Eurocopter's military business also suffered slightly when it received a €100 million charge in fourth-quarter 2012 related to ongoing renegotiations over contracts for the NH90 and Tiger helicopters for the German government and NH90 deals for other nations such as Portugal.

However, earnings increased by 20% to €311 million, the second-best posting in the EADS group behind Airbus. Revenues at Eurocopter were up 16% to €6.26 billion, driven mainly by increased MRO activities through the Vector Aerospace business purchased by Eurocopter in June 2011, and from higher revenues from the sale of larger helicopter models such as the NH90 and the EC225/725 Super Puma models, even though deliveries were slightly down from 2011, with 475 aircraft sold in 2012 compared with 503 in 2011.

Much like its public relations “spin” on defense, EADS is also attempting to return to a normal relationship with governments, particularly Germany's. When Berlin blocked the BAE merger last year, EADS and German administrators barely communicated for a while. Now Enders is adopting the “charm offensive,” highlighting the indirect benefits of the aborted merger. He argues that the failed attempt to unite with BAE Systems paved the way for the most significant governance change since EADS' creation in 2000. “The old shareholder pact is resolved, the influence of governments is greatly limited,” he points out. “The new structure has been designed with one thing in mind: operate EADS as a normal company.”

With the new governance in place, core shareholder influence will be more limited than in the past, but Germany will also become a direct EADS shareholder for the first time and, with France and Spain, will hold a combined stake of close to 30%. Enders has always argued that governments should not be shareholders in EADS.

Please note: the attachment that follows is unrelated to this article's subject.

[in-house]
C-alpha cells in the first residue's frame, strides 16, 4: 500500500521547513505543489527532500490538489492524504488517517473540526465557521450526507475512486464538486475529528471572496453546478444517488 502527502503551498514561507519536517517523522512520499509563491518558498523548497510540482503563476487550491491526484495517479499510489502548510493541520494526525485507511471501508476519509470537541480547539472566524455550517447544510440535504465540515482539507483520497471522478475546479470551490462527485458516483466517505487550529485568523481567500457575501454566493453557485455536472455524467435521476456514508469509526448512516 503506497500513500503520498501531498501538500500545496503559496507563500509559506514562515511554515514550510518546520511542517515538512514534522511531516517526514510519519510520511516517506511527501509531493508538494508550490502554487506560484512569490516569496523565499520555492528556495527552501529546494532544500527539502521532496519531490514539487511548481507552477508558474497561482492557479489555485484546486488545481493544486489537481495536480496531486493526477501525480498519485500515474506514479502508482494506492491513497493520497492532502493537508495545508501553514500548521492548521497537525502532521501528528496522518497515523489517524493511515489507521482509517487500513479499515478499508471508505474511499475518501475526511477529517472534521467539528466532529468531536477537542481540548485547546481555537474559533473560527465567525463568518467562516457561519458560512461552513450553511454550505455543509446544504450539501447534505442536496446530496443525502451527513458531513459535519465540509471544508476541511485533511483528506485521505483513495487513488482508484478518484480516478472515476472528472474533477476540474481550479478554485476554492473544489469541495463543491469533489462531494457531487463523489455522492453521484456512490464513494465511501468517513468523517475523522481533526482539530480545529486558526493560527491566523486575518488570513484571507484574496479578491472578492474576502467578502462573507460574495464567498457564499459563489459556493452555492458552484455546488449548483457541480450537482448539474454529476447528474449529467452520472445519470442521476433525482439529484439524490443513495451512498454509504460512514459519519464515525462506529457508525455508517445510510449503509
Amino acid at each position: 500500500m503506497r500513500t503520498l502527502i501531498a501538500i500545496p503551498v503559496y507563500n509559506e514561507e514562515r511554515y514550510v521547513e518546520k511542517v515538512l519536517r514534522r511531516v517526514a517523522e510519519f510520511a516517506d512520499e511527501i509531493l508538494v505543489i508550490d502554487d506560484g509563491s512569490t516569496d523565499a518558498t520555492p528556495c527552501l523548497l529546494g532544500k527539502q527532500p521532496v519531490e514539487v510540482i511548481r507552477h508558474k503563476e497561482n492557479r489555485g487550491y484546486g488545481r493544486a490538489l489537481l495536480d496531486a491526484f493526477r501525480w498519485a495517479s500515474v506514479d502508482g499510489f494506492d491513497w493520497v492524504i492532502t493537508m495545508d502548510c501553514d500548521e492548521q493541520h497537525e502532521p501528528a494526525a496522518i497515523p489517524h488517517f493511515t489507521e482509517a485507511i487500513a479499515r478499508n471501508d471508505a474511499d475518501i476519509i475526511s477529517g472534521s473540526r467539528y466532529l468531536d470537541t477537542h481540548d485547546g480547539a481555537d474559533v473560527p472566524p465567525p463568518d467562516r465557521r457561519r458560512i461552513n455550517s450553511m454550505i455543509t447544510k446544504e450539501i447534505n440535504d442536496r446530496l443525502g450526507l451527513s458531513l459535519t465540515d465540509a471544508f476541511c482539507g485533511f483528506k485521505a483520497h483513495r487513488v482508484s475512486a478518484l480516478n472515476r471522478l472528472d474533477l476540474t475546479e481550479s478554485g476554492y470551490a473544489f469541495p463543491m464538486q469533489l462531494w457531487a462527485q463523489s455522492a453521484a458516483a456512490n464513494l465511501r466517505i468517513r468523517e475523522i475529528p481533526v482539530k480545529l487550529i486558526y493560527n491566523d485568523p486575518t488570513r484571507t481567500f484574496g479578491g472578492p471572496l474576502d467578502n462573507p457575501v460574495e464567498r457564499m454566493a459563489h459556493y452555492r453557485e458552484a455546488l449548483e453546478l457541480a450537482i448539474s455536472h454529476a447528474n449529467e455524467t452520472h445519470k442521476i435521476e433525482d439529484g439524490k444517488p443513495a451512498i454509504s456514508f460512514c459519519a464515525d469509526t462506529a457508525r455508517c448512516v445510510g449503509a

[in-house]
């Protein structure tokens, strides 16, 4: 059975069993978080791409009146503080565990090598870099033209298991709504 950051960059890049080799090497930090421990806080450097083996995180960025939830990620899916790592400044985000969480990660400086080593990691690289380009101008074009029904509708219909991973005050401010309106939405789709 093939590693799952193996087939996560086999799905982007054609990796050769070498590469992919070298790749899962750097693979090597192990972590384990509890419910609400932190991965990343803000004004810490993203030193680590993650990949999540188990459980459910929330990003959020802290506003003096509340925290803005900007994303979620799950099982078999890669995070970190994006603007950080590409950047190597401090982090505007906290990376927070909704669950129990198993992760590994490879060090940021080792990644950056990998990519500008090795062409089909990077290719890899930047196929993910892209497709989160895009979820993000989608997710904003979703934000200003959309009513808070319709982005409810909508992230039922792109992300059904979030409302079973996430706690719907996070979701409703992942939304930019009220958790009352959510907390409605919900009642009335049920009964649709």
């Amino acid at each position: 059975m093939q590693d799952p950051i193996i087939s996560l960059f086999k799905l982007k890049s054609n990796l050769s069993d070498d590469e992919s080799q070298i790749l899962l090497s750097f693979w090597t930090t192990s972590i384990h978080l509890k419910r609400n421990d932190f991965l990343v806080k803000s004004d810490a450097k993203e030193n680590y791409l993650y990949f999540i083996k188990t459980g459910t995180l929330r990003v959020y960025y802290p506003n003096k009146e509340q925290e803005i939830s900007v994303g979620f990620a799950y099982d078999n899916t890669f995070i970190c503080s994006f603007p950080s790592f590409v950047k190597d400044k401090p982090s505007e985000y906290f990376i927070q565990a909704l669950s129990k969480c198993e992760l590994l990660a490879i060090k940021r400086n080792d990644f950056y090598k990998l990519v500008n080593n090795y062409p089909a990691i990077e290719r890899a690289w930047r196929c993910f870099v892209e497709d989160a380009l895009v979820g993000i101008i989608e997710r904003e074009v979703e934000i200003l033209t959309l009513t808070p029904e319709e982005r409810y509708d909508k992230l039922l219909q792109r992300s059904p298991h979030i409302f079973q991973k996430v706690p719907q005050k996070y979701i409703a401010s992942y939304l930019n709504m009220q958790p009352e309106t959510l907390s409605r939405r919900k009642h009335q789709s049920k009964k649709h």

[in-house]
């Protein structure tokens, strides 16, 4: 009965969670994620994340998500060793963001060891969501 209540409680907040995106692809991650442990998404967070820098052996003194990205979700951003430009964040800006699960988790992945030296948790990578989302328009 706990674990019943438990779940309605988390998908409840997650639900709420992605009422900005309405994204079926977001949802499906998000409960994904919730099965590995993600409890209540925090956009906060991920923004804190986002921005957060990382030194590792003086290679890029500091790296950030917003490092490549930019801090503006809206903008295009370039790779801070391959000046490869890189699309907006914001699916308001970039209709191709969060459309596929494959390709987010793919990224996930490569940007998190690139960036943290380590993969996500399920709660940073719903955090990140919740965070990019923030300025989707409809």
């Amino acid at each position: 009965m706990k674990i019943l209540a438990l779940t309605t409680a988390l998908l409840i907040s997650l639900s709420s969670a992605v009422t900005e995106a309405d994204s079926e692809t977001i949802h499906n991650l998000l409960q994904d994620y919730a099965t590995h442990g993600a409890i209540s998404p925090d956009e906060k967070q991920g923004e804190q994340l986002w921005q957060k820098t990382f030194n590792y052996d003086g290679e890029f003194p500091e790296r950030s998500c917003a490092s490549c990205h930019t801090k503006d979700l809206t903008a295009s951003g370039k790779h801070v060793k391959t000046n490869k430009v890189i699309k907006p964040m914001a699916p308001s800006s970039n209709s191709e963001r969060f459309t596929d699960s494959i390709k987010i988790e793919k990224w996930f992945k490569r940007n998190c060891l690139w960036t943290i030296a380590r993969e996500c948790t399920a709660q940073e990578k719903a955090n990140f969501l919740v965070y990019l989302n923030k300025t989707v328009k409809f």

Enders has again changed the tone of his public statements: “Governments will always have significant influence regardless of whether they are shareholders,” he now says. In his view, the U.S. could easily be able to keep Boeing from merging with another company.

But perhaps the key lesson EADS has learned from the failed merger is that “there is no European defense. We are far away from it. That is a major lesson for us as an industry which needs more consolidation.”

The outlook on the commercial side is much better. Demand for the new A350 is such that Airbus is already looking at adding to production capacity, even though the aircraft has not yet been flown. Airbus sales chief John Leahy noted the industry's interest in the aircraft when he presented Airbus's Asia outlook in Singapore. “I'm happy to hear from John that he is bullish about the A350,” Enders says jokingly. But EADS has not yet decided to add production capacity. He concedes that the program is still “inherently risky, particularly in the phase ahead of us” and “that there is no room left in the schedule.”